The best piano keyboards, seats, stands and pedals for Senior Citizens
This video outlines my top tips for senior citizens when choosing their piano set up, including the best piano keyboards, seats, stands and pedals. It includes info on wheelchair accessible stands and which keyboards are easier for people with dexterity challenges eg arthritis.
Whats the Difference Between Acoustic Pianos and Digital Pianos?
An acoustic piano uses strings to create the sound and the opposite of this is a digital (electronic) piano keyboard which uses electronics to create the sound.
Acoustic pianos have arguably the best sound and baby grand pianos are my favourite to play, however there are many advantages of using digital pianos, including:-
- lighter keys (easier for arthritis sufferers or people with restricted finger movement)
- lower purchase cost
- lower maintenance costs
- more portability
- control of sound volume
- option of headphones
- control over the sound type eg different piano and other instrument sounds
- ability to layer sounds eg piano and strings
- option of transpose features
- option of backing rhythms, recording and other features
Wheelchair Accessible Piano Keyboard Stands
For wheelchair accessible piano keyboard stands, the fixed type shown in the video are more suitable than x stands/ The Roland KSC-70 Stand for FP-30 Digital Piano has approx 60cm of clearance below the keyboard and a depth of 20cm. For more clearance and depth - a 'table' type might be more effective such as Gravity KSTS01B Table Form Heavy Keyboard Stand (Height adjustable from 735 mm to 1155 mm and no depth limit).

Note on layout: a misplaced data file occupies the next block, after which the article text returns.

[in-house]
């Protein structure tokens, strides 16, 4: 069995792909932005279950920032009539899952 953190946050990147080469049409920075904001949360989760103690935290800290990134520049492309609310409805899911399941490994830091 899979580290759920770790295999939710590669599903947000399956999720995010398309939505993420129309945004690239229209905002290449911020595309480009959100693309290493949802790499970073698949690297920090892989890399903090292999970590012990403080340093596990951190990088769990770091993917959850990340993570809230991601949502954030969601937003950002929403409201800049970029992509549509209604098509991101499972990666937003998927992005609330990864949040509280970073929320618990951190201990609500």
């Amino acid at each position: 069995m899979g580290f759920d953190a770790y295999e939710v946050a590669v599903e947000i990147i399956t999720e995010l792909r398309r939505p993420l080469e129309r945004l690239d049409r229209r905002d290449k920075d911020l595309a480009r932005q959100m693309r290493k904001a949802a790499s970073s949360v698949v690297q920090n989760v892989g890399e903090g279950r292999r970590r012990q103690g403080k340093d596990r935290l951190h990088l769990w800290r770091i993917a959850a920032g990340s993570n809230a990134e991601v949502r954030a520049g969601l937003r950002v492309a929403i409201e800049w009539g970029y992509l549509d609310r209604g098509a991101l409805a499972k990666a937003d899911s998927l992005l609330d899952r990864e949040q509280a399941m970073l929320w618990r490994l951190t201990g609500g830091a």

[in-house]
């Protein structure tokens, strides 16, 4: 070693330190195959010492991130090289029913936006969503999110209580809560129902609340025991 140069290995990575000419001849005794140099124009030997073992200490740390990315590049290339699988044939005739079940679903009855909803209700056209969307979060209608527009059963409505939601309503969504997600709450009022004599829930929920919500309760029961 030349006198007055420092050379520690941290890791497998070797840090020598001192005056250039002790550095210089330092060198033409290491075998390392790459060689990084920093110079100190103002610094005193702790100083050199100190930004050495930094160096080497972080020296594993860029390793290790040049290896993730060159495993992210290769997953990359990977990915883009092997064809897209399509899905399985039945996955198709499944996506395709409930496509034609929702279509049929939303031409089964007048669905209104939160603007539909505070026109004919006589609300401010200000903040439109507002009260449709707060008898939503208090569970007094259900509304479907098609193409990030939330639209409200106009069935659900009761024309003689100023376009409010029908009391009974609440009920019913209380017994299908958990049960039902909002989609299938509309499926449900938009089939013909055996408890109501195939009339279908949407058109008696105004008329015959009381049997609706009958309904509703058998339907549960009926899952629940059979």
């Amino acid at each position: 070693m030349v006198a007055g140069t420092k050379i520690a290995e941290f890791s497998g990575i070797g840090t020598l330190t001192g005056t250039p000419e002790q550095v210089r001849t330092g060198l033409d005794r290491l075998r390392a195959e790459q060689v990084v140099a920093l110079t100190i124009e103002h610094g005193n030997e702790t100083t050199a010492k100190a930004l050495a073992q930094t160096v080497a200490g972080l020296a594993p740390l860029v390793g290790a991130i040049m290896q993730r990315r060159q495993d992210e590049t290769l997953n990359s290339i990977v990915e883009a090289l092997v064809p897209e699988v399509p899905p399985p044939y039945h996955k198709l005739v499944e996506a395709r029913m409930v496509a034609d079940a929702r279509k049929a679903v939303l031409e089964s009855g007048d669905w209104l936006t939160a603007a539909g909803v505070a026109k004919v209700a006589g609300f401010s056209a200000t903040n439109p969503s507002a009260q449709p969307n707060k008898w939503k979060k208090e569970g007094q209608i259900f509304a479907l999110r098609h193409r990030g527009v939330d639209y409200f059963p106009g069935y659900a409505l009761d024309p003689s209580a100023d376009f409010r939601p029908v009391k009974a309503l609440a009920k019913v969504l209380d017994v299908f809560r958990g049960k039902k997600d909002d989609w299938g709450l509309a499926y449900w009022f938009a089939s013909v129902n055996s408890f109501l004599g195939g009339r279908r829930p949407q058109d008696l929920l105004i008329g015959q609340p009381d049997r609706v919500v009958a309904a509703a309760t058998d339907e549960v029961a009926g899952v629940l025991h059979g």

Top 3 Features Your Piano Keyboard Needs To Have
These are the most important features when choosing a keyboard :
- Keys are standard size (not small eg childrens size)
- Keyboard has at least 61 keys (counting both black and white keys)
- The keys are touch sensitive (ie plays louder when keys are pressed harder)
That said, we have a few students who are using keyboards that have less than 61 keys, or which are not touch sensitive. You can definitely make progress on the course with this type of keyboard, but I would then upgrade to the recommended type of keyboard whenever you get the chance.
My recommendations would be:-
- Low budget (very portable) - Roland GO:Piano
- Medium budget (medium portability) - Yamaha Piaggero range eg NP-12 or NP-32
- Medium-High budget (less portable) - Roland FP-30 or Yamaha P125
- High budget (less portable) - any top end Roland, Yamaha, Kawai, Korg, Nord digital pianos
My Favourite Keyboards
Yamaha Piaggero NP12 is my favourite low price keyboard, with the Yamaha NP-32 having more keys (76 instead of 61), louder speakers and its a bit more expensive, slightly bulkier and less battery life, but is great for home use. The Roland Go:Piano (GO-61P) has many of the benefits of the NP-12 and is a bit smaller.If you don't need maximum portability then the NP-32 is my favourite and if you have a bigger budget and will not move the keyboard often then a weighted keyboard like Roland FP30 or Yamaha P125 would be my favourite.
Here are some links to suppliers:-
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